Other issues intersecting with it

It is not just about access to higher education, though. Once in, there’s still the so-called ‘legacy of apartheid’ to put up with, which many a student wants to see changed. This sneer-quoted term surely includes the racism, which is, perhaps, the only thing non-SA readers from my generation and older may think of. Perhaps less obvious are the issues of the “dead white men”-infested curricula, especially in the humanities, or, to phrase it positively: how to change a Euro-centric curriculum to one that is more relevant to Africa? There are notable African writers, philosophers, etc etc., but they don’t feature much now.

There’s the oppressive space and naming of buildings, with the #RhodesMustFall movement but one instance of trying to change this (tl;dr: Cecil Rhodes was an über-badass among the badass colonisers, yet having a statue in a central place on campus, which has been removed earlier this year).

Government funding post-1994 has focussed primarily on making the lives of the poorest-of-the-poor less hard, by building houses, working on providing potable water, electricity, and the like. Poor students somehow were not allowed to complain, for having the privilege of going to university. However, really scraping by is hard. That’s not of the type ‘just about enough’ I mentioned above, where we could afford cheap food, clothing, and housing—the basic necessities in Maslov’s pyramid. For instance, at the university I worked before (UKZN), a call to employees was put out in exam time at the end of the year to donate money so that the destitute students would be able to get a meal/day in exam time, as the alternative for them was no food at all. It was also not unusual that students were locked out of residence for not having paid (an unlocked lecture hall serving as make-shift sleeping place). The current protests created a space where such hardships were allowed to be voiced.

Then there’s the crazy police violence. It was not part of the original narrative for the protests, but it has become part of it. Universities here have a tendency to call in the police when there are protests. Once they’re in, they take over. Unpredictable horses and ‘refreshing’ water cannons is one thing (I know of those), and even tear gas (experienced that too), but rubber bullets (!) and the (wtf!) stun grenades, that’s of a yet different level of dastardliness. To add insult to injury, the police spokesperson even declared to be proud/satisfied that the police had acted with restraint. Compared to the massacre that Marikana was (police killed 34 strikers), I guess so, yes, but that certainly ought not to be the yardstick to measure up against. Although there are reports that some more recent protests did not remain peaceful from the protester-side, they were in the early days when the police provoked with the violence. On a related note: I heard that during the protests, academics on the frontline couldn’t stop the police from charging, but a ‘buffer’ of white students could make them hesitate at least. I’ll leave that fact for you to chew on.

This is not all, but, for now, it’ll have to do for this item, lest the blog post ends up way to long.

 

On the academics side

On the whole, I have the impression that the majority of academics have been supportive of the initial students demands, if not from day one then in hindsight. There have been supportive open letters signed by lots of academics, and a bunch joined in the protests. I cannot recall many supportive statements explicitly from staff/academics unions, however, but this may also be due to news reporting, or perhaps there’s room for a more progressive union. Some are pushed out of their comfort zone and feel it’s a bit scary but ok actually, other desperately want to remain in their comfy bubble and are afraid. Some academics are yelled at for being just too melanin-deficient that they could not possibly support the cause (even when they actually do), but are perceived to be part of the problem; this kind of over-generalising isn’t the way to get more academics on board to support the students’ cause. There’s the term coconut (black on the outside, white on the inside); what would the reverse be? The ‘schoolkrijt’ liquorice sweets they sell at Pick ‘n Pay (white on the outside, some brown-ish mixture on the inside)? Or, better, just human.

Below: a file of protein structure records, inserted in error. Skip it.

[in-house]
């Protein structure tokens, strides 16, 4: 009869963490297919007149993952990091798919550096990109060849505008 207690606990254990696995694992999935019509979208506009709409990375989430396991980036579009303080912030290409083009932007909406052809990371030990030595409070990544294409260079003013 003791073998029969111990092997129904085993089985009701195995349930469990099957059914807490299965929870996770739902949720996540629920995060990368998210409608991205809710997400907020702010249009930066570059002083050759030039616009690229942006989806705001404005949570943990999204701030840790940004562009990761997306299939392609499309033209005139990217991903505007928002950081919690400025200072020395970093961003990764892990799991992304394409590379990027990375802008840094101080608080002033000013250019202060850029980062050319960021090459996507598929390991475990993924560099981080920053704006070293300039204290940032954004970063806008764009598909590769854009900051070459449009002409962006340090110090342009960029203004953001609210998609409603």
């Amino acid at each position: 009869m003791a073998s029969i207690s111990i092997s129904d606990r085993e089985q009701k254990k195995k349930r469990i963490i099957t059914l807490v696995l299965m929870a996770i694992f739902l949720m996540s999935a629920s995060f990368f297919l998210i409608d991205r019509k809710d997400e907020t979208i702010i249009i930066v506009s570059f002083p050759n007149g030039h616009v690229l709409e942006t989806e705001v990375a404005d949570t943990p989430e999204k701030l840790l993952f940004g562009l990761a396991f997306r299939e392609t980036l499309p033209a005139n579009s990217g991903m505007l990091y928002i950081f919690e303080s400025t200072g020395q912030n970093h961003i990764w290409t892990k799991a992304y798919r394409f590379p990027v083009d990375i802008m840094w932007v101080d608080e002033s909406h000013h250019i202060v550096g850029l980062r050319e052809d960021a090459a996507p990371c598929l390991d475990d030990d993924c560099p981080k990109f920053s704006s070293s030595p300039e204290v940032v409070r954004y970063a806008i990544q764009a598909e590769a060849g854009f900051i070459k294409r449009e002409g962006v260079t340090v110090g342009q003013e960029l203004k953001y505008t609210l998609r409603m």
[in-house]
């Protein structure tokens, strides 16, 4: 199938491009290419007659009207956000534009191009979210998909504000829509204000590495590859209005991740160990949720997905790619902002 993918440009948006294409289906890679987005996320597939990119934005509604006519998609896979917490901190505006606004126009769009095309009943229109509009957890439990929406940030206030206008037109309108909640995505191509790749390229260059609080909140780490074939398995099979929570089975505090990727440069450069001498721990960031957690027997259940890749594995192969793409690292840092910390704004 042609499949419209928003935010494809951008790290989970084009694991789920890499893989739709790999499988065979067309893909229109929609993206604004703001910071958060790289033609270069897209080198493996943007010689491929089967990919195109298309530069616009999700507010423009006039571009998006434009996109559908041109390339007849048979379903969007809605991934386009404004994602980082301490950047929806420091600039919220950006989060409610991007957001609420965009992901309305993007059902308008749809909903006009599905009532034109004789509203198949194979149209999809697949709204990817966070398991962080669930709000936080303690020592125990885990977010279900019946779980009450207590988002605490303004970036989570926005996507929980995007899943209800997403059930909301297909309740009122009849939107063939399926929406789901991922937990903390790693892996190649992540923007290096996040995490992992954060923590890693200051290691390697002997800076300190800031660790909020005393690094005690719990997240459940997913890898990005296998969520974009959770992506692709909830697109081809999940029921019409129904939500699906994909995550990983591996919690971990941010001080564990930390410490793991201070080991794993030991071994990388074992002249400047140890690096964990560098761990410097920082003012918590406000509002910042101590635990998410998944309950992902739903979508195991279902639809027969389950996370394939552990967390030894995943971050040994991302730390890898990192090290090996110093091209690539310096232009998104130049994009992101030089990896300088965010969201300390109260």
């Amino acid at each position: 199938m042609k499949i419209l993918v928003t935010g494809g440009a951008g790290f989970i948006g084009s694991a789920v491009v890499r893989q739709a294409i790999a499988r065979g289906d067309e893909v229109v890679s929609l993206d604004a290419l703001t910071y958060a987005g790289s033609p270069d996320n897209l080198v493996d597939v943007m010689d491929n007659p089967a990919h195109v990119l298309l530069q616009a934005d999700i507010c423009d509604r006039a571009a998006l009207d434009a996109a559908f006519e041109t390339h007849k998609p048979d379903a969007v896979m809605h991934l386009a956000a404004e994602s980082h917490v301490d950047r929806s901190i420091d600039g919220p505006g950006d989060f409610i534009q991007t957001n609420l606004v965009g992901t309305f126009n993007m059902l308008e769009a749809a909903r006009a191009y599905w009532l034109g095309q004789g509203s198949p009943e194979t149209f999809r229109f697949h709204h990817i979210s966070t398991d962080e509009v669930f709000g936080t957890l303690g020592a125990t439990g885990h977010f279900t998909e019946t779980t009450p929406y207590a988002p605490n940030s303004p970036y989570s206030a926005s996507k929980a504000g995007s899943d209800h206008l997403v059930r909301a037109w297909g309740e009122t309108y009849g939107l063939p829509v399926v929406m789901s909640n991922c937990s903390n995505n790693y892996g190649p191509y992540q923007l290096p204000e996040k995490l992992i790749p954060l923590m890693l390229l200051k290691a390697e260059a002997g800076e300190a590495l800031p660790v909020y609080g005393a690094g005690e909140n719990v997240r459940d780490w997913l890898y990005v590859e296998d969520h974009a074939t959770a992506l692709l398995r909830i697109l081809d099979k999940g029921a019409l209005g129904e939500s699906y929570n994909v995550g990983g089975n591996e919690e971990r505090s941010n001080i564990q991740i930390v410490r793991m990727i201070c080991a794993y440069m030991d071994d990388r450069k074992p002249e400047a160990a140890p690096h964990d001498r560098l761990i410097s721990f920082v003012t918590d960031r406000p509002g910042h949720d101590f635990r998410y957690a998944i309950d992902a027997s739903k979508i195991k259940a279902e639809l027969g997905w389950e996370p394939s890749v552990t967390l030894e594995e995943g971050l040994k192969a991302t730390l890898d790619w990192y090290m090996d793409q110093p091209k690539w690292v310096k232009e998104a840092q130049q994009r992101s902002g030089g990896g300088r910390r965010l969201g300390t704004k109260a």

UCT was closed for two weeks due to the protests, which was a management decision that most academics did not like. Not for disruption of the daily routine, but for the notion of closing that space where ideas are posed, discussed, analysed, debated, contested, and possibly some solutions found.

It is not at all clear whether admin staff and academics will have to cough up the shortfall due to government’s insufficient compensation of the 0% and the insourcing, so there may be an aftermath match there. The tl;dr of many articles: education is a public good, not an individualist benefit, so society should pay, and a university is not a corporation.

At the same time, we’re devising a range of scenarios to cope with changing situations (like how to handle exam disruption), inform students, adjust things (e.g., rescheduling of revision lectures, the content of the actual exam papers, setting an extra exam) and so on. This takes time away from research and from other activities academics do. Which brings me back to the post’s title: yes, our work is affected in that we don’t get as much done as we usually do, and things slip through (deadline missed, belated response to a student query). In the grand scheme of things, they are minor compared to your (from abroad) typesetted-paper-chasing/article-review-invitation/…, and I hope you can bear with the occasional slight delay in my response (for the benefit of SA).

[1] provided you chose the right exam subjects—e.g., to study computer science, you need maths, to study physics you needed physics as subject in your high school exam—and with only medicine, physio, and dentistry were numerus fixus.

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One response to “Yes, the protests reduce productivity of academics as well…

  1. Pingback: A new selection of book reviews (from 2015) | Keet blog